Book Publishers Drag Education Ministry To Court
8/18/2012 11:45:12 AM -
The Ghana Publishers Association (GPA) has dragged the Ministry of Education to court seeking an order to quash an addendum of the ministry which has reversed Ghana’s book publishing policy.
The plaintiffs are among other things praying the court for an injunction restraining the Minister of Education from reversing the book policy without due process and sufficient and proper consultation with stakeholders, including the GPA.
In addition, the plaintiffs are praying the court for an order of mandamus to compel the Ministry of Education to apply the long-standing book policy in evaluation and award of tenders submitted.
In an affidavit in support of the suit, the plaintiffs said the action arose out of a Textbook Development and Distribution Policy for Pre-Tertiary Education of October 1999 by the Ministry of Education, Science and Sports.
According to the affidavit, the relevance of the book policy arose as a result of the current tender from the MOE dated February 23, 2012, for the supply of books for basic schools.
It said after the current tender was issued in February this year, 42 members of the association submitted bids, the average cost to each member for preparing manuscripts, paying authors, charges, submitting security among other requirements amounting to GHC 50,000.
The affidavit noted that on the whole, each member bid for an average of four lots meaning each member of the association spent GHC 200,000 on each tender thus the total cost for members of the association for participating in the tender was about GHC 8,000,000.
It said after the tender was issued and during the course of the tendering process, the MOE issued a number of addendums.
“In addendum 1, the MOE affirmed the number of publishers that would be selected for the supply of a lot (after the conclusion of the tender) as five, consistent with the book policy.”
The affidavit said the book policy had a long history and had been the long-standing policy of the MOE since at least 1999. The policy, it said had been the authoritative convention in text book procurement in Ghana and was established following extensive nation-wide consultation by the MOE with all stakeholders including the GPA, educational institutions, development partners and experts in 1998.
“The fact is that book publishing is capital-intensive. The result is that without opportunities to win awards from government to supply books, almost all our members cannot survive and the book publishing industry in Ghana would die.”
The affidavit observed that book publishing has had the objective of increasing both the quality and variety of books in Ghana and of supporting Ghanaian-owned book publishing companies towards effective and efficient achievement of the objectives of public procurement of books.
It noted that at all material times, the minister’s conduct led members of the association to believe that the tender was subject to the book policy.
It said four months after the issuing of the current tender; the MOE announced a sudden reversal of the book policy by issuing a third Addendum.
By that action ---the purported unilateral reversal of the book policy, the minister sought to give a whole lot under the current tender to only one publisher instead of five.
“To say this sudden reversal came as surprise would be an understatement. None of us was expecting or could have foreseen this. The fact is that the defendant minister failed to warn or give prior notice of his “u turn” to any of the members of the association at any material time.”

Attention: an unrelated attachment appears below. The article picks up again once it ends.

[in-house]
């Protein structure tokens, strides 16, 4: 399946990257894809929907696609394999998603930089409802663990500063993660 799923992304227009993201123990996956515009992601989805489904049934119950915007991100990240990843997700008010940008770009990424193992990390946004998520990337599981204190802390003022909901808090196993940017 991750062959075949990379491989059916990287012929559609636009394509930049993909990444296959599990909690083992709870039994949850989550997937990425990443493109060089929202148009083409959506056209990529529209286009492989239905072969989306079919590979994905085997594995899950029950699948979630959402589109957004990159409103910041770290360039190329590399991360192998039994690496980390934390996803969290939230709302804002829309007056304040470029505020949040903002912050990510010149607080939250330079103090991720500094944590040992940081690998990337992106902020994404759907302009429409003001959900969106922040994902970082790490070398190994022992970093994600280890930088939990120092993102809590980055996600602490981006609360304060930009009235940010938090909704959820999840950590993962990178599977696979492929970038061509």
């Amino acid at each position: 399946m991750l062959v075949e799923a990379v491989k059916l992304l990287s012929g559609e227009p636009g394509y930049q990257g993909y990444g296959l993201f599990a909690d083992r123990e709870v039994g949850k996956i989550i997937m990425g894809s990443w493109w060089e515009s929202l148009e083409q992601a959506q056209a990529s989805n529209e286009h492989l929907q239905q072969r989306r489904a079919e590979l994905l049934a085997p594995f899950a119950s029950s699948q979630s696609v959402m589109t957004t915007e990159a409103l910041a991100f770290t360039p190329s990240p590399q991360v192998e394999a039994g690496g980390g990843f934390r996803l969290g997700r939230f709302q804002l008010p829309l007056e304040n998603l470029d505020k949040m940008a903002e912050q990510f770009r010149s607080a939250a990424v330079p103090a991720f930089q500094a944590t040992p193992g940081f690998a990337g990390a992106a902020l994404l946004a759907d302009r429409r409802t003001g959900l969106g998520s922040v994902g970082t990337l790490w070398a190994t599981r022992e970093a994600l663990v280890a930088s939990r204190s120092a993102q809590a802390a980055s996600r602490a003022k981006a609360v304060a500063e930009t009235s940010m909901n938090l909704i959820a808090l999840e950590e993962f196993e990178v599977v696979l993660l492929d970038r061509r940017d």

It said members of the association responded to the current tender as aforementioned largely because at the time the tender was issued in February 2012 and at all material times, the book policy was in force.
“With the book policy in force, each member of the association knew that it had a greater probability of being awarded a contract under the tender. That given the cost of participation in the tender, the book policy was a key factor that each member relied on to make a decision to bid. “
“If members of the association had been made aware at all times that a lot would be awarded to one publisher only instead of five, they would not have participated in the tender as the reversal increased the chance of losing the tender for each member,” it said.
“The members of the association relied on this to bid and had legitimate expectation that the policy (Addendum 1) would be complied with. Therefore, the defendant Minister of Education is stopped from reversing the policy after the members had each submitted tender documents, proof of insurance, manuscripts, and paid the requisite fees.”
According to the affidavit, the MOE was required under the Public Procurement Act to secure a judicious, economic and efficient use of state resources in the procurement of the books in a fair, transparent and non-discriminatory manner.
The MOE, the affidavit said had “breached this duty and exceeded his authority in reversing the policy. An award that is shared between five qualified publishers is more likely to fulfill the objectives of public procurement than award that is given to only one publisher.”
It said granted for the sake of argument only the Ministry had discretion to unilaterally reverse the book policy in the middle of a tender, such discretion must be exercised in accordance with articles 23 and 296 of the 1992 Constitution and could not be arbitrary, sudden and in the middle of a tender.
The action of the ministry, the affidavit said explicitly contravenes Articles 23 and 296 of the 1992 Constitution, was against both the letter and spirit of the Constitution and the Public Procurement Act, 2003 (Act 663).